The Dutiful Rake

His Lady Mistress

The Unruly Chaperon

The Chivalrous Rake
by Elizabeth Rolls
(Harlequin, $5.50, PG) ISBN 0373-29404-2
Elizabeth Rolls has delivered a story with promise that bogs down with premises that seem to add to the length of the story but not the enjoyment of it. Jack Hamilton, a fellow first introduced in The Dutiful Rake, is the hero. Jack breaks a collarbone, keeping him from enjoying a hunting party he was planning to host with his best friend Marc, the Earl of Rutherford. As he is lamenting his injury, his distant cousin, Reverend Dr. Bramley, and his daughter, Cressida, show up on his doorstep, claiming the need for shelter. Rev. Bramley has been relieved of his post as a vicar and they have nowhere to go.

Reluctantly, Jack lets them stay, especially since he vaguely remembered the Reverend fondly. He is surprised he has a daughter, and finds her to be sharp tongued and smart, not always a combination he finds attractive. In fact, he was in the hunt for a well -mannered young girl who would bring him comfort but not really interfere with his life.

Cressida is on her best behavior, hoping she can get a reference from Jack that will allow her to gain a post as a governess. She tried having a season, but due to her low stature she only got noticed by the worthless Lord Fairbridge, whose mother looked down on her. Fairbridge ultimately tried to seduce her and make her his mistress. In the process, he accused her father, who suffers at times from dementia, of theft. They left under the threat of sending him to prison.

She is determined to gain a governess position and in the meantime, Jack hires the Reverend as his librarian, giving Cressida and her father work to catalog his rather extensive book collections. This keeps Jack and Cressida in close proximity and allows the romance to blossom.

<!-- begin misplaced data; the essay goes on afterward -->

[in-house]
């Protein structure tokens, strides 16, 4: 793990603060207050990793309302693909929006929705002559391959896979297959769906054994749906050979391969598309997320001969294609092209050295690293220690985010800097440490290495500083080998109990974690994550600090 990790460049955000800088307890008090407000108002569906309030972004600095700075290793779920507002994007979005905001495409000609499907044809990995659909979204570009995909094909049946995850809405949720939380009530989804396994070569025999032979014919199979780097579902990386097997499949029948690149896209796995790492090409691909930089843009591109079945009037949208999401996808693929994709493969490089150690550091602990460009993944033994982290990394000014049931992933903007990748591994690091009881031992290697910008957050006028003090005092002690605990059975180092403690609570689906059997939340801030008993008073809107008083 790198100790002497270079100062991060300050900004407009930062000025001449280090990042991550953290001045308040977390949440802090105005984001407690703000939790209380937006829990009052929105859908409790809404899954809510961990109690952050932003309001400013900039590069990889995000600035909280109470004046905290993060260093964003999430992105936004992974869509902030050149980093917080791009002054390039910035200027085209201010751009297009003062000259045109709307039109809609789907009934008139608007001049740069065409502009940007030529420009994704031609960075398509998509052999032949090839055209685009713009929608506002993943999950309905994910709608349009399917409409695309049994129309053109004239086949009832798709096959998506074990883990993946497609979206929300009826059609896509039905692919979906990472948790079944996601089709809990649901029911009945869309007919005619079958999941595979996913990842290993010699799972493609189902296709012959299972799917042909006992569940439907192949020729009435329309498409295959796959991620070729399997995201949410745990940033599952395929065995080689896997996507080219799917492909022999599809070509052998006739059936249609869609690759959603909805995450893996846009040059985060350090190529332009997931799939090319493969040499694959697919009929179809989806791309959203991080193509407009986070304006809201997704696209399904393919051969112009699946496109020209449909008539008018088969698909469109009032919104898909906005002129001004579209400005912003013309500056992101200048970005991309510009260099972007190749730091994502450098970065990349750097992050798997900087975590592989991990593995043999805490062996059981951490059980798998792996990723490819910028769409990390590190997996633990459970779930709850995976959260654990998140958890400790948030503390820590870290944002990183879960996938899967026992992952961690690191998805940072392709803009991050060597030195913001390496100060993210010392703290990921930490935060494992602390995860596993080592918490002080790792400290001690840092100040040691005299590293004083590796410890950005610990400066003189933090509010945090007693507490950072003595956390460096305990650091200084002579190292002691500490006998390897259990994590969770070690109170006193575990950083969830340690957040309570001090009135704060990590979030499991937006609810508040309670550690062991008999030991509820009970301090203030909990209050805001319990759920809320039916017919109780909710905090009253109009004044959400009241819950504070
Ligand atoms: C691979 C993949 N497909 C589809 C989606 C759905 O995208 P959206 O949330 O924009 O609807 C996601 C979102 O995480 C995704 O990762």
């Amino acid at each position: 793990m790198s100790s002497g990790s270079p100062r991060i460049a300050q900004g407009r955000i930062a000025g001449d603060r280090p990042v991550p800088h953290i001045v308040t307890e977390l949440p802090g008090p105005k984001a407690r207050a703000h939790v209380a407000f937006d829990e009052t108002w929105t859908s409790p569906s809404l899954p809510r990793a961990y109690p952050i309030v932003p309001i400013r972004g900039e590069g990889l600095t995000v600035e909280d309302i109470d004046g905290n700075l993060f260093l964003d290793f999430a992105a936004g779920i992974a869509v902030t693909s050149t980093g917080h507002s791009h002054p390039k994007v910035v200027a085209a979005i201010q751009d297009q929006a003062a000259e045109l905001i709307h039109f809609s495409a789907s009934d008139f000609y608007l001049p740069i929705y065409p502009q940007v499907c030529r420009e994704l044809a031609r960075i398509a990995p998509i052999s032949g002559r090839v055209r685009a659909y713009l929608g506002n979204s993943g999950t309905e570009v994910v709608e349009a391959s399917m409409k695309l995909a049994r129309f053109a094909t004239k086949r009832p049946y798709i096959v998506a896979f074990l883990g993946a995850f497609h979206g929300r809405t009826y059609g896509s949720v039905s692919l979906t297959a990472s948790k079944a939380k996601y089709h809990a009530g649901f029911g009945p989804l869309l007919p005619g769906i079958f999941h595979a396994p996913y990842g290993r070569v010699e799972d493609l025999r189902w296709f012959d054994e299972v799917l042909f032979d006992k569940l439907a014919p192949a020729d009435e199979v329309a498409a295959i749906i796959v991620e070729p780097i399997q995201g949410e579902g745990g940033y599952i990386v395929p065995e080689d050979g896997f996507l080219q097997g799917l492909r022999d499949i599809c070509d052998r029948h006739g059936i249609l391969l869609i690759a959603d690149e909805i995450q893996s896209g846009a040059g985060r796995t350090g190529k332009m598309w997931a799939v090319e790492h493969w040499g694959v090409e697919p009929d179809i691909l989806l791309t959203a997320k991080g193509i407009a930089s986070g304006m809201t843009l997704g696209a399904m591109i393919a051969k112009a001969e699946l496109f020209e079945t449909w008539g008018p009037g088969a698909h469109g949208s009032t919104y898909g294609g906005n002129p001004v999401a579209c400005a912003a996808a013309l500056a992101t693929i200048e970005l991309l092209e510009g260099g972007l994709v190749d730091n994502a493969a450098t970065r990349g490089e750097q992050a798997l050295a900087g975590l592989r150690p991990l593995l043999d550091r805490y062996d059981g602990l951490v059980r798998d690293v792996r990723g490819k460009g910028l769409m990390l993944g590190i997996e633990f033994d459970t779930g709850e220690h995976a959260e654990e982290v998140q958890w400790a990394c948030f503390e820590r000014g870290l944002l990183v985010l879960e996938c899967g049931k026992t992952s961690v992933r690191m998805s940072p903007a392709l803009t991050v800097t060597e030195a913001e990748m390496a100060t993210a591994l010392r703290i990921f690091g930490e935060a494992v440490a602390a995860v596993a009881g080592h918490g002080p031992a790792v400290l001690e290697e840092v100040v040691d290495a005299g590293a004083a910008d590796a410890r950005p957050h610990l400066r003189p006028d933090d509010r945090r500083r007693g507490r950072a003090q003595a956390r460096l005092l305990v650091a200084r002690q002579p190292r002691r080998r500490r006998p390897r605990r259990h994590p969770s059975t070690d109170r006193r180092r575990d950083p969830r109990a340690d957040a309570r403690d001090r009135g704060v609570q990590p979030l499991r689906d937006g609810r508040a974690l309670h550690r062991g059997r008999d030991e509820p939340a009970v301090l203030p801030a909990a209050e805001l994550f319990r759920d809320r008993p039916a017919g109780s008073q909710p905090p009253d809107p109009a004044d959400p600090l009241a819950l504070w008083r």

Jack and Cressida immediately raise sparks off each other, both with verbal sparring and with unwanted attraction that they hide from each other with baiting. Yet when they are together and acting sensibly, they find they like each other and respect what the other has done. Jack is running his estate and Cressida is obviously the caretaker for her father. They are good together and the reader can feel the love developing. The dialogue is crisp and the story moves along nicely.

Just when it looks good, Rolls throws in barriers and misunderstandings. Now Jack is convinced that Cressida hates him and he is determined to marry her off, with the help of Marc and his lovely wife. Cressida is equally certain that Jack is just like the Lord Fairbridge and only wants her as a mistress or out of duty. Everyone around them can see that they love each other, but they are in misery. Fairbridge makes a final appearance and the only thing surprising about the resolution was the method of his comeuppance. Unfortunately, it was not enough to change the final 100 pages from predictability and familiarity that doomed what was a very enjoyable story to just acceptable status.

In the previous book, I thought Jack would make a good hero and I hoped he got a story of his own. His heroine is a good match for him, but sadly, The Chivalrous Rake does not live up to expectations.

--Shirley Lyons

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